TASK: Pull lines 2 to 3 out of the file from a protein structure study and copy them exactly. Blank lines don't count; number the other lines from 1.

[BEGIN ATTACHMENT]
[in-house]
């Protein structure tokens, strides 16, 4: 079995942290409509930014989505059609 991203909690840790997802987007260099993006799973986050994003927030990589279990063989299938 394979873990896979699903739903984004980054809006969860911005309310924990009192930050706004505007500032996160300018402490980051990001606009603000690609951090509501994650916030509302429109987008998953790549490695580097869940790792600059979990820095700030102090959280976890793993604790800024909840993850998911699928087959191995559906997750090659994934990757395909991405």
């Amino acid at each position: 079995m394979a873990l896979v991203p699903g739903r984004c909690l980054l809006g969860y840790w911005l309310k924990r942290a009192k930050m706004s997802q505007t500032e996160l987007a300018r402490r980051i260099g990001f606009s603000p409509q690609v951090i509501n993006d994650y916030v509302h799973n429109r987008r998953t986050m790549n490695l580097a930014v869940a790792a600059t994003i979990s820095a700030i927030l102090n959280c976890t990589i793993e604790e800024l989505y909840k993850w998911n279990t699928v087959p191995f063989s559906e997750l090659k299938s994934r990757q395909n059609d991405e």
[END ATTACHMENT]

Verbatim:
């Protein structure tokens, strides 16, 4: 079995942290409509930014989505059609 991203909690840790997802987007260099993006799973986050994003927030990589279990063989299938 394979873990896979699903739903984004980054809006969860911005309310924990009192930050706004505007500032996160300018402490980051990001606009603000690609951090509501994650916030509302429109987008998953790549490695580097869940790792600059979990820095700030102090959280976890793993604790800024909840993850998911699928087959191995559906997750090659994934990757395909991405």
């Amino acid at each position: 079995m394979a873990l896979v991203p699903g739903r984004c909690l980054l809006g969860y840790w911005l309310k924990r942290a009192k930050m706004s997802q505007t500032e996160l987007a300018r402490r980051i260099g990001f606009s603000p409509q690609v951090i509501n993006d994650y916030v509302h799973n429109r987008r998953t986050m790549n490695l580097a930014v869940a790792a600059t994003i979990s820095a700030i927030l102090n959280c976890t990589i793993e604790e800024l989505y909840k993850w998911n279990t699928v087959p191995f063989s559906e997750l090659k299938s994934r990757q395909n059609d991405e």